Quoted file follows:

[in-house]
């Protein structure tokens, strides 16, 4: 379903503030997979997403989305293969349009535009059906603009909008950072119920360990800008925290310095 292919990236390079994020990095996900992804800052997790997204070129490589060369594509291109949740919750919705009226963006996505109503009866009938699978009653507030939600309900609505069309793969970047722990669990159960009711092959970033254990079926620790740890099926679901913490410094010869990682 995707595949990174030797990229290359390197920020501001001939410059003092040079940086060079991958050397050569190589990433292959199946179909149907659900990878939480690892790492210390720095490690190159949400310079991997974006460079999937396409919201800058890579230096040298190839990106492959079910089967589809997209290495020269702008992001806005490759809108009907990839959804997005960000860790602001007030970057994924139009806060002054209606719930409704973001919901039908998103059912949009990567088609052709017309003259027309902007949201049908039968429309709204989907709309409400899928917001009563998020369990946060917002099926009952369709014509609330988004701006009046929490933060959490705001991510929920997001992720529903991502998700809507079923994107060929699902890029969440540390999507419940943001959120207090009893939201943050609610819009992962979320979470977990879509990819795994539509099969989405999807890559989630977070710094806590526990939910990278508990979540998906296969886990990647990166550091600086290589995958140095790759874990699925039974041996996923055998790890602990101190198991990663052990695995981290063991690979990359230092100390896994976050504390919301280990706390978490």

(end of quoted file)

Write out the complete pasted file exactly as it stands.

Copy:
[in-house]
């Protein structure tokens, strides 16, 4: 379903503030997979997403989305293969349009535009059906603009909008950072119920360990800008925290310095 292919990236390079994020990095996900992804800052997790997204070129490589060369594509291109949740919750919705009226963006996505109503009866009938699978009653507030939600309900609505069309793969970047722990669990159960009711092959970033254990079926620790740890099926679901913490410094010869990682 995707595949990174030797990229290359390197920020501001001939410059003092040079940086060079991958050397050569190589990433292959199946179909149907659900990878939480690892790492210390720095490690190159949400310079991997974006460079999937396409919201800058890579230096040298190839990106492959079910089967589809997209290495020269702008992001806005490759809108009907990839959804997005960000860790602001007030970057994924139009806060002054209606719930409704973001919901039908998103059912949009990567088609052709017309003259027309902007949201049908039968429309709204989907709309409400899928917001009563998020369990946060917002099926009952369709014509609330988004701006009046929490933060959490705001991510929920997001992720529903991502998700809507079923994107060929699902890029969440540390999507419940943001959120207090009893939201943050609610819009992962979320979470977990879509990819795994539509099969989405999807890559989630977070710094806590526990939910990278508990979540998906296969886990990647990166550091600086290589995958140095790759874990699925039974041996996923055998790890602990101190198991990663052990695995981290063991690979990359230092100390896994976050504390919301280990706390978490």